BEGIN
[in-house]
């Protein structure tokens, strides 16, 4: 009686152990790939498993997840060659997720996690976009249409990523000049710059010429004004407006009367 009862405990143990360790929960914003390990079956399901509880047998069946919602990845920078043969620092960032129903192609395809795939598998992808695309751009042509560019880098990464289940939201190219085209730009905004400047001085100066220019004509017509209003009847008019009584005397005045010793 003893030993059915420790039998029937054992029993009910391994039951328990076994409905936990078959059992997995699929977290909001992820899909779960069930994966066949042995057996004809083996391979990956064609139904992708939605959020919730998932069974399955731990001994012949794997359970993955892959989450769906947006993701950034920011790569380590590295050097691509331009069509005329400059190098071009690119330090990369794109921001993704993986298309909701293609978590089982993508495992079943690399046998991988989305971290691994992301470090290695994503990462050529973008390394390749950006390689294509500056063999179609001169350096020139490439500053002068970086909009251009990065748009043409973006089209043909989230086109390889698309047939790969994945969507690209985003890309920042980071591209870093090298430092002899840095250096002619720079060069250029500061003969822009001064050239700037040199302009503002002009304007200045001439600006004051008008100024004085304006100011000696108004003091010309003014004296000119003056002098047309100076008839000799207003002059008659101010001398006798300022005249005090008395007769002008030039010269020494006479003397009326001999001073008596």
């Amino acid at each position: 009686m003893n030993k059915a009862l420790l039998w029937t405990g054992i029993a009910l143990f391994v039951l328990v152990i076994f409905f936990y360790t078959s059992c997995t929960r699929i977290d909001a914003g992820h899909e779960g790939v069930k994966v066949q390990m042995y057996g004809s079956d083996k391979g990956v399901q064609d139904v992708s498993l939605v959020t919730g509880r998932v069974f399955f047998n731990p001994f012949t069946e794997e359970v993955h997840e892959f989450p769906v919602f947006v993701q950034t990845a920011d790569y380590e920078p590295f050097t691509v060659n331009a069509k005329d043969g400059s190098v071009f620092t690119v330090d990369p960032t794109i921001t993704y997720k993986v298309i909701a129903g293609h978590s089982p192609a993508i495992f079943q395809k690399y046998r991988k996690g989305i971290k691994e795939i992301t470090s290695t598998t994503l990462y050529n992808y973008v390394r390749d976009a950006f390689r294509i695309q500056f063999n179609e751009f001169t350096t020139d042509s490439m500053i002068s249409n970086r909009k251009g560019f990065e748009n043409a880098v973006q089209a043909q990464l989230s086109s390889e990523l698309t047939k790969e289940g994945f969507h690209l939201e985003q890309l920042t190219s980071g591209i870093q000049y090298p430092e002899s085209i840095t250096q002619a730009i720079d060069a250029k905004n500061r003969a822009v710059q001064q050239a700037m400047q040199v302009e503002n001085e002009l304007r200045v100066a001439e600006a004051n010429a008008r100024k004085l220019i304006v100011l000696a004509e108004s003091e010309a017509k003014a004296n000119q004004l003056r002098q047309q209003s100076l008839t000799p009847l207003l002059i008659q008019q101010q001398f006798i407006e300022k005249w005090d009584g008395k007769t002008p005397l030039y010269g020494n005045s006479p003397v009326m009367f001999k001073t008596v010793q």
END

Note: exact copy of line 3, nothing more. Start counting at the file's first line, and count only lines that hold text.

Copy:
């Amino acid at each position: 009686m003893n030993k059915a009862l420790l039998w029937t405990g054992i029993a009910l143990f391994v039951l328990v152990i076994f409905f936990y360790t078959s059992c997995t929960r699929i977290d909001a914003g992820h899909e779960g790939v069930k994966v066949q390990m042995y057996g004809s079956d083996k391979g990956v399901q064609d139904v992708s498993l939605v959020t919730g509880r998932v069974f399955f047998n731990p001994f012949t069946e794997e359970v993955h997840e892959f989450p769906v919602f947006v993701q950034t990845a920011d790569y380590e920078p590295f050097t691509v060659n331009a069509k005329d043969g400059s190098v071009f620092t690119v330090d990369p960032t794109i921001t993704y997720k993986v298309i909701a129903g293609h978590s089982p192609a993508i495992f079943q395809k690399y046998r991988k996690g989305i971290k691994e795939i992301t470090s290695t598998t994503l990462y050529n992808y973008v390394r390749d976009a950006f390689r294509i695309q500056f063999n179609e751009f001169t350096t020139d042509s490439m500053i002068s249409n970086r909009k251009g560019f990065e748009n043409a880098v973006q089209a043909q990464l989230s086109s390889e990523l698309t047939k790969e289940g994945f969507h690209l939201e985003q890309l920042t190219s980071g591209i870093q000049y090298p430092e002899s085209i840095t250096q002619a730009i720079d060069a250029k905004n500061r003969a822009v710059q001064q050239a700037m400047q040199v302009e503002n001085e002009l304007r200045v100066a001439e600006a004051n010429a008008r100024k004085l220019i304006v100011l000696a004509e108004s003091e010309a017509k003014a004296n000119q004004l003056r002098q047309q209003s100076l008839t000799p009847l207003l002059i008659q008019q101010q001398f006798i407006e300022k005249w005090d009584g008395k007769t002008p005397l030039y010269g020494n005045s006479p003397v009326m009367f001999k001073t008596v010793q």